Have you ever wondered about how different your life might have been if you’d made different choices in your past? Of course you have – you’re human. So here’s a more challenging question: how attached are you to that imagined life? What I mean is, does imagining something different cause you to view your actuallife with resentment or bitterness?
Recently I rewatched the 1998 movie Sliding Doors and it got me thinking about regret and the lives we might have otherwise lived. In case you can’t quite remember it (well, it did come out 21 years ago!), the film explores two different life paths following Gwyneth Paltrow’s character either catching or missing a particular train. In one narrative, she gets home in time to find her partner cheating, moves out, gets a sassy haircut, starts her own business, falls for a new boyfriend and takes control of her life. In the other, she gets home too late to witness the cheating, and her doormat-y life continues more or less as it had (until the twist at the end). What made Sliding Doors so enticing to audiences, I suspect, was that it invited us to fantasise about an alternative life we could have had if only fate had steered us in a different direction.
Here’s the thing about fantasies: they keep us from being grounded in the lives we *do* have. When we invest emotionally in a fantasy, we’re tacitly agreeing to be passive observers rather than active participants in creating our futures. Sliding Doors made it look like fate determines the course of our lives, and that’s simply not true. We are the ones in charge, and the Universe is there to work with us. (Read more about this in my ‘Who’s in charge?’ post.)
In one of her much-loved Dear Sugar columns for The Rumpus, Cheryl Strayed wrote: “I’ll never know, and neither will you, of the life you don’t choose. We’ll only know that whatever that sister life was, it was important and beautiful and not ours. It was the ghost ship that didn’t carry us. There’s nothing to do but salute it from the shore.”
I love the way she acknowledges the appeal of a fantasy life and how captivating it can be, but also recognises that ruminating over it can be detrimental.
So many of my clients tell me how heavily the burden of regret weighs on them. One client had spent years shaming herself for choosing something that seemed right at the time but which, she felt, had got her to a point in her life where she no longer wanted to be. She was stuck on the idea that she had ruined, or at least hampered, her life. She was attached to the idea of the life she would/should/could have been living right now if she’d made different choices. This is the great lie that shame tells us all. In truth, there is no alternative life. All of us are where we are because that is where we’re meant to be. But we don’t have to stay there.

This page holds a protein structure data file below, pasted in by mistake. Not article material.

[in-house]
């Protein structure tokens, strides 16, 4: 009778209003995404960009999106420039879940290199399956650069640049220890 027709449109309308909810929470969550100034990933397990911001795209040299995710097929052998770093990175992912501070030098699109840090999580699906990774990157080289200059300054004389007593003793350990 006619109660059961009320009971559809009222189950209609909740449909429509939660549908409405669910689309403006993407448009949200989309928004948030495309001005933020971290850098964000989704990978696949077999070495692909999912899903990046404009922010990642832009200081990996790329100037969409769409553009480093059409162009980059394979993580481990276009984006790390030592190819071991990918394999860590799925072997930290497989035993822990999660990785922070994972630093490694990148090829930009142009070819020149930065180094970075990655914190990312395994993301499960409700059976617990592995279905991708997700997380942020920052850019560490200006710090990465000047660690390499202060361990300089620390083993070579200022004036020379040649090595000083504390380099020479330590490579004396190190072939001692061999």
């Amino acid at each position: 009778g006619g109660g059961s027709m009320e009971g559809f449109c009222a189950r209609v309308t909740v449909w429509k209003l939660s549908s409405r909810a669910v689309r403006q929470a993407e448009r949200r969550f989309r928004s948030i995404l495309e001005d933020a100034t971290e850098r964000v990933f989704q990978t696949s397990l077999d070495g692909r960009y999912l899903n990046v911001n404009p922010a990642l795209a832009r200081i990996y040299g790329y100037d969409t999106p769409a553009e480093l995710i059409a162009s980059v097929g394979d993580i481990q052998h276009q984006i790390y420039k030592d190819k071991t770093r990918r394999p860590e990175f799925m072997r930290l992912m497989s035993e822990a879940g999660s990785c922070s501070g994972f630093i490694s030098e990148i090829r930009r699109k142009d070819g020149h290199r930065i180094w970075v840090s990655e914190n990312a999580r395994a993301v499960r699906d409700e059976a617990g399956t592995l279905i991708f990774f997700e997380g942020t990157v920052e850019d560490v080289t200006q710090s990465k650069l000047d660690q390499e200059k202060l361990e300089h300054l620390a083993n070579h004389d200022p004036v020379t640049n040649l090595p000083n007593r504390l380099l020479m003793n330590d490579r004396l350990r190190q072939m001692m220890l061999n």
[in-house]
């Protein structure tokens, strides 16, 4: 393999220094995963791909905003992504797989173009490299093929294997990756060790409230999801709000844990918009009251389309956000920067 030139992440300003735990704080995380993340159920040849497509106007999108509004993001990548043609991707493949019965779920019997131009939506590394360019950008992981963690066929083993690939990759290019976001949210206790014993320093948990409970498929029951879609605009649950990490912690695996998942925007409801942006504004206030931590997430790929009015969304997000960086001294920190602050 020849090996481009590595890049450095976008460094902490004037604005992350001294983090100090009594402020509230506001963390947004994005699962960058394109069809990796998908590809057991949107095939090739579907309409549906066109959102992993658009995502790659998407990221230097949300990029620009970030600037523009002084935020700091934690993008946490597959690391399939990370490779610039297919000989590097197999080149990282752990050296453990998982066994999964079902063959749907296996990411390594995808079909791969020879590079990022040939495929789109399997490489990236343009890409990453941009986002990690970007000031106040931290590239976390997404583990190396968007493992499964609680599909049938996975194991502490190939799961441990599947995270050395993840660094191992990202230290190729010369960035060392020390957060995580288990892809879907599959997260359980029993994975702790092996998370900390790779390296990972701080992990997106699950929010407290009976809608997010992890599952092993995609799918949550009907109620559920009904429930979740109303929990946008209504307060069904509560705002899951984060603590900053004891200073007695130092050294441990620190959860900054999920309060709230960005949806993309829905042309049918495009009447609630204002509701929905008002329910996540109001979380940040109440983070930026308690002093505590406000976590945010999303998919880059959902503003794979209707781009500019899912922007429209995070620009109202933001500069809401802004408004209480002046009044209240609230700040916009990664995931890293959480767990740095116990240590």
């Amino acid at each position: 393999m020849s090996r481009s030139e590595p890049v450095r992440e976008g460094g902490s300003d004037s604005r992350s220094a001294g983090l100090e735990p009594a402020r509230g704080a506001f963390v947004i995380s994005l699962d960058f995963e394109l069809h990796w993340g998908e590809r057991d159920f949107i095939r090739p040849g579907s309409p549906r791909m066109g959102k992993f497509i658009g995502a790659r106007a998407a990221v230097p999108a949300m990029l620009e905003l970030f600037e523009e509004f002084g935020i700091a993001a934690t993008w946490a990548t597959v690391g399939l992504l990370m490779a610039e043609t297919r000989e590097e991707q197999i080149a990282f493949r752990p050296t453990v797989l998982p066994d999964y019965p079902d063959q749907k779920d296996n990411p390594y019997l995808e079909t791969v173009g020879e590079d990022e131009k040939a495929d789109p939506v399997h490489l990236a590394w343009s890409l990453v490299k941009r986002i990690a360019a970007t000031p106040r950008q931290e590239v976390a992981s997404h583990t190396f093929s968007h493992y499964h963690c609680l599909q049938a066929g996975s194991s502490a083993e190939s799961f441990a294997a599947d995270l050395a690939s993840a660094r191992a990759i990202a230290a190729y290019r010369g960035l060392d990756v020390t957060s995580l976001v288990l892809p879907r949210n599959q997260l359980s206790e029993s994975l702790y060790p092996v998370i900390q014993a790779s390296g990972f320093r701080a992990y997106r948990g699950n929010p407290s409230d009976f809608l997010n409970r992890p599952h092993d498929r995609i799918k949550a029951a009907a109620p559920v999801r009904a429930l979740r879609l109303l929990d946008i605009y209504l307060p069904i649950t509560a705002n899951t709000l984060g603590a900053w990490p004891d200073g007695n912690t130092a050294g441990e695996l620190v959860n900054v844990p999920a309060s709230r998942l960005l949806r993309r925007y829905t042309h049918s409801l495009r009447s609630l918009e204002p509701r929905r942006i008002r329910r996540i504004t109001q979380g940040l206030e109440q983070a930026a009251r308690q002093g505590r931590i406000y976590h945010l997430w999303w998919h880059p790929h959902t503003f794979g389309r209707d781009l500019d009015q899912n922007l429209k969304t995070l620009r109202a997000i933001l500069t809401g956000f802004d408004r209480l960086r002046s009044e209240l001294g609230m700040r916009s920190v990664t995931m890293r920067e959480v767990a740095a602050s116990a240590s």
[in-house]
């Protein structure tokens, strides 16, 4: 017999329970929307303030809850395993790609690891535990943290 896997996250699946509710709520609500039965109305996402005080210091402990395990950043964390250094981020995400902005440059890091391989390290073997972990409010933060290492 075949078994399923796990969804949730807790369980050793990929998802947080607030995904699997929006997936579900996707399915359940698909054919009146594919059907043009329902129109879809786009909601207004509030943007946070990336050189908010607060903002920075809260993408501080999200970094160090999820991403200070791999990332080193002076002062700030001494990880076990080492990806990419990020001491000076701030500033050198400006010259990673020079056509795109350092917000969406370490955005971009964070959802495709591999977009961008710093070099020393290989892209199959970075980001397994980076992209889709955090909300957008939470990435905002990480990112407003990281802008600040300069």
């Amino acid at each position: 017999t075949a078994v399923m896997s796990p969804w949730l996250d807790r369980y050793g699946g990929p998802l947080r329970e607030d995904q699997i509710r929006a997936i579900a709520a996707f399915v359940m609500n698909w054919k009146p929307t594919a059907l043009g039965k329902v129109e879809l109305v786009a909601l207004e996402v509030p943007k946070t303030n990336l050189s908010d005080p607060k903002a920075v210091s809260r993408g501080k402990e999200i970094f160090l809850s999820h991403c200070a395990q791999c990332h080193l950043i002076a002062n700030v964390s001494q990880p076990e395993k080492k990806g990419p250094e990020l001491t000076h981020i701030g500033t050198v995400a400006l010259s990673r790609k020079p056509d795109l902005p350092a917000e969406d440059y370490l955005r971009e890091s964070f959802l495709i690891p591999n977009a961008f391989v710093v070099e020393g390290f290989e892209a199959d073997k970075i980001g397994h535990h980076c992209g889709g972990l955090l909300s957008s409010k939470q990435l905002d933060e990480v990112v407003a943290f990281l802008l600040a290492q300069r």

Last year, when I was writing a feature about regret (I’m also a freelance journalist), I interviewed a life coach who told me that regrets about the past are often a tactic employed to avoid the present. She told me: “It’s easy to go, ‘it was so fantastic with that boyfriend when I was 23’, but there was a reason that that didn’t work out. It’s really easy to click into the ‘grass is greener’ scenario. [But] there’s no way that we can make changes without going into whatever’s in the present that we’re trying to avoid.”
It’s an important point. When we’re lamenting the past or investing energy into an alternative life, we’re giving away our power. We’re holding onto a fantasy and giving ourselves licence to stay stuck in sorrow for something that was – in truth – never meant to be. You’re entitled to your sorrow, but if you let that rob your present of joy, you’re doing yourself a disservice.
For better or worse, you are exactly where you are supposed to be. You made the choices you made because you didn’t know then what you know now. And if you’re not happy where you are right now, that’s a good thing – because you have the power to change it. The only way to turn your life around is to face up to the ways your current life is falling short, and commit to making changes over time. That’s a narrative you’re unlikely to see in film, but it may help you make great strides towards the life that you want.
*If you need help turning your life around, talk to me about how energy healing can help you clear blocks to success and manifest a better reality. Click here to find out more.